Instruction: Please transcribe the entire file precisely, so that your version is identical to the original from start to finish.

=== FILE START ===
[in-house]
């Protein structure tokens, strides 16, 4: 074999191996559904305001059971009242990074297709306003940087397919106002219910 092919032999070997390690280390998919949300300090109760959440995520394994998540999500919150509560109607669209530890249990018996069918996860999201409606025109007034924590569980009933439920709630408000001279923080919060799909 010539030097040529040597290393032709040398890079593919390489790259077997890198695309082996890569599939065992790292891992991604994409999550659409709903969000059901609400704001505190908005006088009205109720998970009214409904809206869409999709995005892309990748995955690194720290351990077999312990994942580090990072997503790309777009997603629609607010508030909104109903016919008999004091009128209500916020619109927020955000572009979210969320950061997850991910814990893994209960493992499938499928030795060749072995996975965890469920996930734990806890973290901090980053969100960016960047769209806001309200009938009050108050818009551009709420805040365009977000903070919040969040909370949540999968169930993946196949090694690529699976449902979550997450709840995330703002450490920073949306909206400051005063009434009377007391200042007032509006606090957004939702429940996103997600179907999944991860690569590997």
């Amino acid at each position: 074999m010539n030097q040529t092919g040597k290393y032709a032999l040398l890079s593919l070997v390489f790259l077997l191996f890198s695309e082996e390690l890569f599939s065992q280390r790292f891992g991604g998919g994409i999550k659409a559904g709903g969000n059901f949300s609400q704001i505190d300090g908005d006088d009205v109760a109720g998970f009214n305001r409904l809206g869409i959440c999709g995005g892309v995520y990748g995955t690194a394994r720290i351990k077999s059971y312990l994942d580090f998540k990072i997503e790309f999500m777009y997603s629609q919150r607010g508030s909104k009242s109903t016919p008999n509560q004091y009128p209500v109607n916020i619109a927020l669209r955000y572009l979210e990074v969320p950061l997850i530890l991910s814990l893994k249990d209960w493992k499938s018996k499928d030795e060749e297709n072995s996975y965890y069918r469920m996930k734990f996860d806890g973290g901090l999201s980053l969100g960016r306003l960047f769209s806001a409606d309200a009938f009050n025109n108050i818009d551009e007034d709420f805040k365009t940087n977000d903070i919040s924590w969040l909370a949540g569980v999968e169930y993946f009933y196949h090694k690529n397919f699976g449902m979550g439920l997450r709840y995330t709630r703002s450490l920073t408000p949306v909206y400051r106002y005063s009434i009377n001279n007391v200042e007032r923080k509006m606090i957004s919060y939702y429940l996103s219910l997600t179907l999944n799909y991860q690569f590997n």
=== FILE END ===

[in-house]
């Protein structure tokens, strides 16, 4: 074999191996559904305001059971009242990074297709306003940087397919106002219910 092919032999070997390690280390998919949300300090109760959440995520394994998540999500919150509560109607669209530890249990018996069918996860999201409606025109007034924590569980009933439920709630408000001279923080919060799909 010539030097040529040597290393032709040398890079593919390489790259077997890198695309082996890569599939065992790292891992991604994409999550659409709903969000059901609400704001505190908005006088009205109720998970009214409904809206869409999709995005892309990748995955690194720290351990077999312990994942580090990072997503790309777009997603629609607010508030909104109903016919008999004091009128209500916020619109927020955000572009979210969320950061997850991910814990893994209960493992499938499928030795060749072995996975965890469920996930734990806890973290901090980053969100960016960047769209806001309200009938009050108050818009551009709420805040365009977000903070919040969040909370949540999968169930993946196949090694690529699976449902979550997450709840995330703002450490920073949306909206400051005063009434009377007391200042007032509006606090957004939702429940996103997600179907999944991860690569590997």
């Amino acid at each position: 074999m010539n030097q040529t092919g040597k290393y032709a032999l040398l890079s593919l070997v390489f790259l077997l191996f890198s695309e082996e390690l890569f599939s065992q280390r790292f891992g991604g998919g994409i999550k659409a559904g709903g969000n059901f949300s609400q704001i505190d300090g908005d006088d009205v109760a109720g998970f009214n305001r409904l809206g869409i959440c999709g995005g892309v995520y990748g995955t690194a394994r720290i351990k077999s059971y312990l994942d580090f998540k990072i997503e790309f999500m777009y997603s629609q919150r607010g508030s909104k009242s109903t016919p008999n509560q004091y009128p209500v109607n916020i619109a927020l669209r955000y572009l979210e990074v969320p950061l997850i530890l991910s814990l893994k249990d209960w493992k499938s018996k499928d030795e060749e297709n072995s996975y965890y069918r469920m996930k734990f996860d806890g973290g901090l999201s980053l969100g960016r306003l960047f769209s806001a409606d309200a009938f009050n025109n108050i818009d551009e007034d709420f805040k365009t940087n977000d903070i919040s924590w969040l909370a949540g569980v999968e169930y993946f009933y196949h090694k690529n397919f699976g449902m979550g439920l997450r709840y995330t709630r703002s450490l920073t408000p949306v909206y400051r106002y005063s009434i009377n001279n007391v200042e007032r923080k509006m606090i957004s919060y939702y429940l996103s219910l997600t179907l999944n799909y991860q690569f590997n």